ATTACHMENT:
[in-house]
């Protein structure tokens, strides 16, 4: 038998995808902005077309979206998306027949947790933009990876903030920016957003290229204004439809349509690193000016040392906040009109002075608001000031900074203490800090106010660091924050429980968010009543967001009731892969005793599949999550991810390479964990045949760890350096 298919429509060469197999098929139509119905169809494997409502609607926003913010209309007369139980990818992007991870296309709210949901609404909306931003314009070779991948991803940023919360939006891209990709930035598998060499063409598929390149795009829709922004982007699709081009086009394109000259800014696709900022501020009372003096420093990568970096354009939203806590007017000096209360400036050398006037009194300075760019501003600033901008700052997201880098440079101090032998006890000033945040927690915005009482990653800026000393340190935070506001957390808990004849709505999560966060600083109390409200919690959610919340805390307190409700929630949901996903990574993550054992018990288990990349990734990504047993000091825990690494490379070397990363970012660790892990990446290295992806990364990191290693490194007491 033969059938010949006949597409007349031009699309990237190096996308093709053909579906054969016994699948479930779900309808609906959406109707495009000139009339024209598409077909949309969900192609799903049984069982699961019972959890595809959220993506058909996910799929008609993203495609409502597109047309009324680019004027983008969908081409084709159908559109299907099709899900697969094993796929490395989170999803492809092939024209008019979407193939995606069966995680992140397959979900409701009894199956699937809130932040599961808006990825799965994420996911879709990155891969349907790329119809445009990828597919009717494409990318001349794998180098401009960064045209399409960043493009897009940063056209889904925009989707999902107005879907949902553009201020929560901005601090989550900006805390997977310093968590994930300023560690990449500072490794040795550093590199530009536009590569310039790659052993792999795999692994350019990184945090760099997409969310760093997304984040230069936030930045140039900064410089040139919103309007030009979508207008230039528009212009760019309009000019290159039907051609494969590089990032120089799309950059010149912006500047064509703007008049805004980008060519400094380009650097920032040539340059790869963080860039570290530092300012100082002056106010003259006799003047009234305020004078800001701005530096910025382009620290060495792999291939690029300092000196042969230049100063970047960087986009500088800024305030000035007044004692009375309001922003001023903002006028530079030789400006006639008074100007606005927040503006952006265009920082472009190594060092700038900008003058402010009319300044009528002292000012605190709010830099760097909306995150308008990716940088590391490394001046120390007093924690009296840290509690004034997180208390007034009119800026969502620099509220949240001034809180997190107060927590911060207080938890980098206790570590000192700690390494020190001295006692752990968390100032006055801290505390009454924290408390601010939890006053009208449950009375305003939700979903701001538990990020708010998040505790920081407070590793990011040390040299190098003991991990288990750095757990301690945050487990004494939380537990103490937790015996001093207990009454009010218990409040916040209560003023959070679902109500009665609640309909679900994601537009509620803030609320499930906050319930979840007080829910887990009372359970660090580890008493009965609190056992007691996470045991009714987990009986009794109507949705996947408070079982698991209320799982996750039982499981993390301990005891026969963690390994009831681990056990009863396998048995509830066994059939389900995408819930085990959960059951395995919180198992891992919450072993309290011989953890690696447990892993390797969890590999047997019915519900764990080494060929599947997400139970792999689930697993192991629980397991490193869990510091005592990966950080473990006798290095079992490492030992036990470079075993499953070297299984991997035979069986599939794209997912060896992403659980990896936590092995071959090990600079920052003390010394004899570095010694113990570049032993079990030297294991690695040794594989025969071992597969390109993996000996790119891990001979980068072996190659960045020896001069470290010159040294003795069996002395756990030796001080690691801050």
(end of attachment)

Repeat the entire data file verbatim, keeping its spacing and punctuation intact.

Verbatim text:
[in-house]
């Protein structure tokens, strides 16, 4: 038998995808902005077309979206998306027949947790933009990876903030920016957003290229204004439809349509690193000016040392906040009109002075608001000031900074203490800090106010660091924050429980968010009543967001009731892969005793599949999550991810390479964990045949760890350096 298919429509060469197999098929139509119905169809494997409502609607926003913010209309007369139980990818992007991870296309709210949901609404909306931003314009070779991948991803940023919360939006891209990709930035598998060499063409598929390149795009829709922004982007699709081009086009394109000259800014696709900022501020009372003096420093990568970096354009939203806590007017000096209360400036050398006037009194300075760019501003600033901008700052997201880098440079101090032998006890000033945040927690915005009482990653800026000393340190935070506001957390808990004849709505999560966060600083109390409200919690959610919340805390307190409700929630949901996903990574993550054992018990288990990349990734990504047993000091825990690494490379070397990363970012660790892990990446290295992806990364990191290693490194007491 033969059938010949006949597409007349031009699309990237190096996308093709053909579906054969016994699948479930779900309808609906959406109707495009000139009339024209598409077909949309969900192609799903049984069982699961019972959890595809959220993506058909996910799929008609993203495609409502597109047309009324680019004027983008969908081409084709159908559109299907099709899900697969094993796929490395989170999803492809092939024209008019979407193939995606069966995680992140397959979900409701009894199956699937809130932040599961808006990825799965994420996911879709990155891969349907790329119809445009990828597919009717494409990318001349794998180098401009960064045209399409960043493009897009940063056209889904925009989707999902107005879907949902553009201020929560901005601090989550900006805390997977310093968590994930300023560690990449500072490794040795550093590199530009536009590569310039790659052993792999795999692994350019990184945090760099997409969310760093997304984040230069936030930045140039900064410089040139919103309007030009979508207008230039528009212009760019309009000019290159039907051609494969590089990032120089799309950059010149912006500047064509703007008049805004980008060519400094380009650097920032040539340059790869963080860039570290530092300012100082002056106010003259006799003047009234305020004078800001701005530096910025382009620290060495792999291939690029300092000196042969230049100063970047960087986009500088800024305030000035007044004692009375309001922003001023903002006028530079030789400006006639008074100007606005927040503006952006265009920082472009190594060092700038900008003058402010009319300044009528002292000012605190709010830099760097909306995150308008990716940088590391490394001046120390007093924690009296840290509690004034997180208390007034009119800026969502620099509220949240001034809180997190107060927590911060207080938890980098206790570590000192700690390494020190001295006692752990968390100032006055801290505390009454924290408390601010939890006053009208449950009375305003939700979903701001538990990020708010998040505790920081407070590793990011040390040299190098003991991990288990750095757990301690945050487990004494939380537990103490937790015996001093207990009454009010218990409040916040209560003023959070679902109500009665609640309909679900994601537009509620803030609320499930906050319930979840007080829910887990009372359970660090580890008493009965609190056992007691996470045991009714987990009986009794109507949705996947408070079982698991209320799982996750039982499981993390301990005891026969963690390994009831681990056990009863396998048995509830066994059939389900995408819930085990959960059951395995919180198992891992919450072993309290011989953890690696447990892993390797969890590999047997019915519900764990080494060929599947997400139970792999689930697993192991629980397991490193869990510091005592990966950080473990006798290095079992490492030992036990470079075993499953070297299984991997035979069986599939794209997912060896992403659980990896936590092995071959090990600079920052003390010394004899570095010694113990570049032993079990030297294991690695040794594989025969071992597969390109993996000996790119891990001979980068072996190659960045020896001069470290010159040294003795069996002395756990030796001080690691801050």